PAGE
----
The Washington PostDemocracy Dies in Darkness

Youngkin says he blocked Ford battery plant on China concerns

Virginia Gov. Glenn Youngkin (R) delivers his State of the Commonwealth address to a joint session of the Virginia legislature in the House chamber in Richmond on Jan. 11. (John C. Clark/AP)
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RICHMOND — Gov. Glenn Youngkin (R) said this week that he had rejected efforts by Ford Motor Co. to consider locating an electric battery plant in Virginia over concerns that the automaker’s partnership with China created a security risk.

“We felt that the right thing to do was to not recruit Ford as a front for China to America,” Youngkin said Wednesday night to reporters after delivering his State of the Commonwealth speech to the General Assembly.

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Youngkin made the comment in response to questions about a section of his speech that dwelled on the dangers of the Chinese Communist Party, or CCP, which he called “a dictatorial political party that only has one goal: global dominance at the expense of the United States.”

Republicans and Democrats had privately seemed caught off guard by Youngkin’s emphasis on the topic, but the anti-China rhetoric fit with a push by Republicans nationwide to draw a harder line against the country. GOP leaders in Congress have set up a committee to investigate Chinese influence, and Florida Gov. Ron DeSantis — who, like Youngkin, is presumed to harbor ambitions to run for president — also called this week for barring China from state affairs.

Youngkin noted during the speech that he banned the Chinese-owned tech services WeChat and TikTok from state-owned smartphones. And he warned that “Virginians also should be wary of Chinese communist intrusion into Virginia’s economy.” He called on the General Assembly to “send me a bill to prohibit dangerous foreign entities tied to the CCP from purchasing Virginia’s farmland.”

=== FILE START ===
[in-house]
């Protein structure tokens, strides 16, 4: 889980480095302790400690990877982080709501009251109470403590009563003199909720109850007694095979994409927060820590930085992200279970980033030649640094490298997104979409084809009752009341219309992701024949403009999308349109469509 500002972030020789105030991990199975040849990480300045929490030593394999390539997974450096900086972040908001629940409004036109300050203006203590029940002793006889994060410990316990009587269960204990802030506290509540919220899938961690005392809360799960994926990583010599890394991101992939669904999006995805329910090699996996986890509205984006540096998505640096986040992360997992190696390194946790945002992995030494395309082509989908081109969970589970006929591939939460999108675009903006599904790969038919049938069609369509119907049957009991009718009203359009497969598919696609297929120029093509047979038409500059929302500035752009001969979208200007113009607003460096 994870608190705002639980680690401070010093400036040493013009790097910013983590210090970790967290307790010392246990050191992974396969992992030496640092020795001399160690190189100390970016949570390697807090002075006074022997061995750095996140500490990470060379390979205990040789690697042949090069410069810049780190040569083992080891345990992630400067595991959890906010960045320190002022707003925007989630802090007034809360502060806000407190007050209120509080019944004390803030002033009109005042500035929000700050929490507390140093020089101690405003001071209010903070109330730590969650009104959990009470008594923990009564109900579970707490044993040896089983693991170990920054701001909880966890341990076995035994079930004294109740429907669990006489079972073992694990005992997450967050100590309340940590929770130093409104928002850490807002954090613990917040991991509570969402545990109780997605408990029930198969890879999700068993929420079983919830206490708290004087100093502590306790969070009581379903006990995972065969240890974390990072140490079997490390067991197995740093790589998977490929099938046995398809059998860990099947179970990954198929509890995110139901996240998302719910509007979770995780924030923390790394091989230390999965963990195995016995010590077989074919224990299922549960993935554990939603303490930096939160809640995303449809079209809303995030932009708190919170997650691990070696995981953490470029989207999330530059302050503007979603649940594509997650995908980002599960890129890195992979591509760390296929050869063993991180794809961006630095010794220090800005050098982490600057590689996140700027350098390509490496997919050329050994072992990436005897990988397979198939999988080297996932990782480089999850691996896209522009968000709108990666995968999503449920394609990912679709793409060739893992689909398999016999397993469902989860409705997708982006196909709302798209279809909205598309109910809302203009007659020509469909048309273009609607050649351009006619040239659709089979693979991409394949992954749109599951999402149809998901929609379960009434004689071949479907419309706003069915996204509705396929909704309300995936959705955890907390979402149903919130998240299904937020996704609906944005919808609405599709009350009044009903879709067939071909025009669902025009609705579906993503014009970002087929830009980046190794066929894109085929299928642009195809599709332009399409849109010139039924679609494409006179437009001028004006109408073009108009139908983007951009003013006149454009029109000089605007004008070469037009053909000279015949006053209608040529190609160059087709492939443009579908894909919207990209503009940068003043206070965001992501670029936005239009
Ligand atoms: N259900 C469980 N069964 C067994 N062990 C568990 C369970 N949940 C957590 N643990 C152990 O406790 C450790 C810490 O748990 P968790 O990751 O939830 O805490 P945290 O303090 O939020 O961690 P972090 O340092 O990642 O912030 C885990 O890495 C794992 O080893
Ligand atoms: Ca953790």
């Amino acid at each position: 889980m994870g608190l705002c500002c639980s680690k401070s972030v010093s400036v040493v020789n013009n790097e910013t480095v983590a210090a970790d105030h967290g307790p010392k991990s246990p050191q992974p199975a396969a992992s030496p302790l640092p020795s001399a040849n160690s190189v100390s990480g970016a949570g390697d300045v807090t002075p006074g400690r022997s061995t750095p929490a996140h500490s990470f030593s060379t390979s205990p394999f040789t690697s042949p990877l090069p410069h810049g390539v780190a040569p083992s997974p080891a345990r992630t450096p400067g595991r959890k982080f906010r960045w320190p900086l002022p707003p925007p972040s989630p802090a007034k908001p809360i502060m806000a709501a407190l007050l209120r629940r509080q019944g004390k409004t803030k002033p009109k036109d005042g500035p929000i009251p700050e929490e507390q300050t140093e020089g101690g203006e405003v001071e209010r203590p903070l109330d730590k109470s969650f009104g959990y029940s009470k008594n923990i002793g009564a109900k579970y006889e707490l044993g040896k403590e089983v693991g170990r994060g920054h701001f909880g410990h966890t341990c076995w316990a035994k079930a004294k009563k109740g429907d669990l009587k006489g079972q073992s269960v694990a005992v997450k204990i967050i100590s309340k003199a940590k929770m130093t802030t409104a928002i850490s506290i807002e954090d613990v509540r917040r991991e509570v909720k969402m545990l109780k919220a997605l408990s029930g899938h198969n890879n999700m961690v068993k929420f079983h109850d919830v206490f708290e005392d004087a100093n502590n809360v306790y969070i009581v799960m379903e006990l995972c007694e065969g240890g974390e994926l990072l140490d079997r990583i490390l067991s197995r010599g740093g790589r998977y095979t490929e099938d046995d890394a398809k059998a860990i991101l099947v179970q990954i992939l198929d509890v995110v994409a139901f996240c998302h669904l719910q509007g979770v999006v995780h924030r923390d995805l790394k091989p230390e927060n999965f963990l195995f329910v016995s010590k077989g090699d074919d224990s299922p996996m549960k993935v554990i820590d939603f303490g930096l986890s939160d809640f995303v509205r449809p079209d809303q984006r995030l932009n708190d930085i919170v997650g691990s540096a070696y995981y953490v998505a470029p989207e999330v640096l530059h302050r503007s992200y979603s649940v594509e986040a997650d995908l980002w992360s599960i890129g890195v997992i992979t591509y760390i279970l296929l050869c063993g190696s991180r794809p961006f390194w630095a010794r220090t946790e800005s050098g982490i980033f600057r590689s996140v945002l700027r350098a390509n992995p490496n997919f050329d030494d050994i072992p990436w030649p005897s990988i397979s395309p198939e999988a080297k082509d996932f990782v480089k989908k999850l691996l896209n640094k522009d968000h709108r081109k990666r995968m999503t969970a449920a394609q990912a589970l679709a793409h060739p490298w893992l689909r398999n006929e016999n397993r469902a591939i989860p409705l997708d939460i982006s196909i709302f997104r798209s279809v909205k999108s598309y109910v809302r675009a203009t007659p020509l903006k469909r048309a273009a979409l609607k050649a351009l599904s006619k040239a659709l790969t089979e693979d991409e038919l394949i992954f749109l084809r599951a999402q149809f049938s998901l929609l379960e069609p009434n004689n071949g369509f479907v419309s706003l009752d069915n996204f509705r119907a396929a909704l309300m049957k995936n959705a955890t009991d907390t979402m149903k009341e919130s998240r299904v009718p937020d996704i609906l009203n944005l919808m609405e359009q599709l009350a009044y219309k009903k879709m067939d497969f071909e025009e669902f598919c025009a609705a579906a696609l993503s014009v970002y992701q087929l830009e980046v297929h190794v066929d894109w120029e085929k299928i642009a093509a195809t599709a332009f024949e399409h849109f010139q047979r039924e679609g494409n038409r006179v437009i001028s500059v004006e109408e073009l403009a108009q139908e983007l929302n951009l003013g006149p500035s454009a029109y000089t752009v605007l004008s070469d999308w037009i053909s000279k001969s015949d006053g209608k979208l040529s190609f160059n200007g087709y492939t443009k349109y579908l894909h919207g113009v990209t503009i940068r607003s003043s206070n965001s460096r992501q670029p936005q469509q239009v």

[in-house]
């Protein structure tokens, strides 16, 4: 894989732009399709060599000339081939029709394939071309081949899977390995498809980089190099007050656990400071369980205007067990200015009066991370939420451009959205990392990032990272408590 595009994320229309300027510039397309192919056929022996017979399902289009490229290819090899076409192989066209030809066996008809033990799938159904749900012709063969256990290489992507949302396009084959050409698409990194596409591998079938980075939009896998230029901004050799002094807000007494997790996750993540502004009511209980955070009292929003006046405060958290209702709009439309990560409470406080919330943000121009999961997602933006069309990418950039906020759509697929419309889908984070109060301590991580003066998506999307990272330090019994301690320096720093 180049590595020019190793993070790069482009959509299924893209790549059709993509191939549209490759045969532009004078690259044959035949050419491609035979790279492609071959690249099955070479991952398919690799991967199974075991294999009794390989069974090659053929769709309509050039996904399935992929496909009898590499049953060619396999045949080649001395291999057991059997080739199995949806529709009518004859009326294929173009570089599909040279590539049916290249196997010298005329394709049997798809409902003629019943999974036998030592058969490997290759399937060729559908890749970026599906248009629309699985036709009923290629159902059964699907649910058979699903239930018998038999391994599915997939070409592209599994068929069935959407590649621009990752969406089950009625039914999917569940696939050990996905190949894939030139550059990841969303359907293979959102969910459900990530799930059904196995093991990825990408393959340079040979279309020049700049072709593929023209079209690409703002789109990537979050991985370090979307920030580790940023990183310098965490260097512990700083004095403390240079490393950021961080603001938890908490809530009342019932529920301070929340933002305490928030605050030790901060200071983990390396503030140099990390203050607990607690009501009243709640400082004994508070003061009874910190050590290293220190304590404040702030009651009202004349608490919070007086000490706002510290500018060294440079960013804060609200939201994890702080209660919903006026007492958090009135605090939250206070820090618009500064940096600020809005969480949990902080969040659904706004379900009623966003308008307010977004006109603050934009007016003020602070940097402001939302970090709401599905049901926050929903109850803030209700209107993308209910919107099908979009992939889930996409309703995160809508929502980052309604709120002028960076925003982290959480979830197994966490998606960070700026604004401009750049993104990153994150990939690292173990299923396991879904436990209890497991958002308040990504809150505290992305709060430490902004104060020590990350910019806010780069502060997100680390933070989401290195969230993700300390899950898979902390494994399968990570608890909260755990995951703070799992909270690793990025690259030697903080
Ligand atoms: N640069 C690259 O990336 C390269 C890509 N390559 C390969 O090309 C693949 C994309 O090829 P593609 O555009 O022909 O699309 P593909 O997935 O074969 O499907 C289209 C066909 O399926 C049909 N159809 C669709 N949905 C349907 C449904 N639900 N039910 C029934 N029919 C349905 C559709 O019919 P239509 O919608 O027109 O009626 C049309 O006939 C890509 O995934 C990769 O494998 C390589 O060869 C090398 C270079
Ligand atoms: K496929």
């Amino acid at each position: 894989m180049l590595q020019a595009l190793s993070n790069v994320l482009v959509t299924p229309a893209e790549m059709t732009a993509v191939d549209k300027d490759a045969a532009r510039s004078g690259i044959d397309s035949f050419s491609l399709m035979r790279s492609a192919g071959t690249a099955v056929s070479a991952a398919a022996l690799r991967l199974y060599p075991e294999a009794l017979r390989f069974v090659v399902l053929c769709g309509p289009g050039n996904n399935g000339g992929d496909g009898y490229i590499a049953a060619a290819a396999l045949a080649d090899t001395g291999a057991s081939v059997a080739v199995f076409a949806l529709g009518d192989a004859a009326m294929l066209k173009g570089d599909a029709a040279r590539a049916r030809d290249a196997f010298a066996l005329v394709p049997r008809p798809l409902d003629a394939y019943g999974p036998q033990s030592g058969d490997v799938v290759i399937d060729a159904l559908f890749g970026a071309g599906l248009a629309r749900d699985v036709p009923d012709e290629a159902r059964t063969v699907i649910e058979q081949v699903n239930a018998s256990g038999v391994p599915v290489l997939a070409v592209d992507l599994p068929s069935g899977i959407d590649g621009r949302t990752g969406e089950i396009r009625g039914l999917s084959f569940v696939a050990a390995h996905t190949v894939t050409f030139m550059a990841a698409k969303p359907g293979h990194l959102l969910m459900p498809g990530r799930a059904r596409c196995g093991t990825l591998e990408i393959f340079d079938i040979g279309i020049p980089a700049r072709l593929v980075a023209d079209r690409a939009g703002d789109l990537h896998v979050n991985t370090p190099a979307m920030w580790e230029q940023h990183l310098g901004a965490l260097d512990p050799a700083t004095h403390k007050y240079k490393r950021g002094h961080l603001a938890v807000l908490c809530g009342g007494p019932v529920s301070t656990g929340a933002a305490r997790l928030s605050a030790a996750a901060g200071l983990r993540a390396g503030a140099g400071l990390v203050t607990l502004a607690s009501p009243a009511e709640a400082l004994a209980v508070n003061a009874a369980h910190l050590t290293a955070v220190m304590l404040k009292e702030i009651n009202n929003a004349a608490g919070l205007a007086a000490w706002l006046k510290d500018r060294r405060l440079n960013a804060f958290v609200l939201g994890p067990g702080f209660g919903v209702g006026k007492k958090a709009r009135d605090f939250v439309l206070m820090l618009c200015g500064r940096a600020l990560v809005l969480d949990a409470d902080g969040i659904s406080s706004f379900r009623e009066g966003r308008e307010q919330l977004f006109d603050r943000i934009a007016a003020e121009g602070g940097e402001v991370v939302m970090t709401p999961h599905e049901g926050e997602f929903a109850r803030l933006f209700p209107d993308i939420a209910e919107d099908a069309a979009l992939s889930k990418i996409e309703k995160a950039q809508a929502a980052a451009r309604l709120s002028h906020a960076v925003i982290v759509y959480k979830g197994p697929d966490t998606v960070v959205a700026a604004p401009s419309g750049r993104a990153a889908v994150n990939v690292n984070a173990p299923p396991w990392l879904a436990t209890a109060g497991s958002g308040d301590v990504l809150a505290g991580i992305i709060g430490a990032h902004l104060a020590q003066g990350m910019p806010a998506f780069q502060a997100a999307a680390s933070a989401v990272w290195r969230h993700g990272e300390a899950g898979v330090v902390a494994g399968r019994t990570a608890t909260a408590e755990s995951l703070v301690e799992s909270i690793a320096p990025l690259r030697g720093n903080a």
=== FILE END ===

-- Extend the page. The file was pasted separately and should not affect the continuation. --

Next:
DeSantis had made a similar proclamation about farmland on Tuesday.

Youngkin told reporters Wednesday that some of his wariness of doing business with China was tied to his long career at the Carlyle Group, the private equity giant where he stepped down as co-CEO in 2020.

“I think I’m uniquely positioned to understand how the Chinese Communist Party works, because I dealt with it … and I understand what they’re doing,” Youngkin said.

The decision to resist a Ford plant seemed at odds with Youngkin’s goal of attracting more major employers to Virginia, which he emphasized repeatedly in the speech to the General Assembly. His administration provided few specific details this week about the Ford project or the farm threat.

The battery plant involved “national security risk-type technology and he stopped that,” Richard Cullen, Youngkin’s chief legal counsel, said in an interview. “They were looking for land and incentives to build something and I think that was the nucleus” of the evolving concern about farmland, he said.

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Ford was reported in December to be considering construction of a battery plant in partnership with Chinese company Contemporary Amperex Technology, with Michigan and Virginia mentioned as possible sites. The batteries are central to the car company’s push into electric vehicles.

Later that month, the conservative news site Daily Caller reported that Youngkin was removing Virginia from consideration over concerns that the Chinese company would have control over the primary battery technology.

Youngkin expressed concern in his address to the General Assembly that too much of the electric vehicle industry is reliant on Chinese technology, and called for American companies to step up efforts to compete.

Asked Friday to elaborate on the concerns about Ford, Youngkin spokesman Rob Damschen repeated the governor’s warnings and added via text: “Virginians can be confident that companies with known ties to the CCP won’t receive a leg up from the Commonwealth’s economic incentive packages.”

A spokeswoman for the Virginia Economic Development Partnership, which handles business recruitment for the state, said the agency’s policies prevent commenting on “unannounced projects.”

Melissa Miller, a Ford spokesperson, said the company can’t comment on specific site selection efforts, adding that work is ongoing to build a possible partnership with the Chinese company to ramp up North American battery production.

Democrats in the legislature said they wanted to get more information about both Ford and the potential for Chinese interests buying agricultural land, but some expressed bewilderment about Youngkin’s statements.

“I had not heard about the governor actively working against bringing a large E.V. battery manufacturer to the commonwealth,” said Del. David Reid (D-Loudoun), former chairman and current member of the Virginia Manufacturing Development Commission.

Reid said such a facility could be “a generational gamechanger” for parts of rural Virginia looking to reestablish lost manufacturing jobs. “And is there any better example of an all-American brand than Ford?” he said.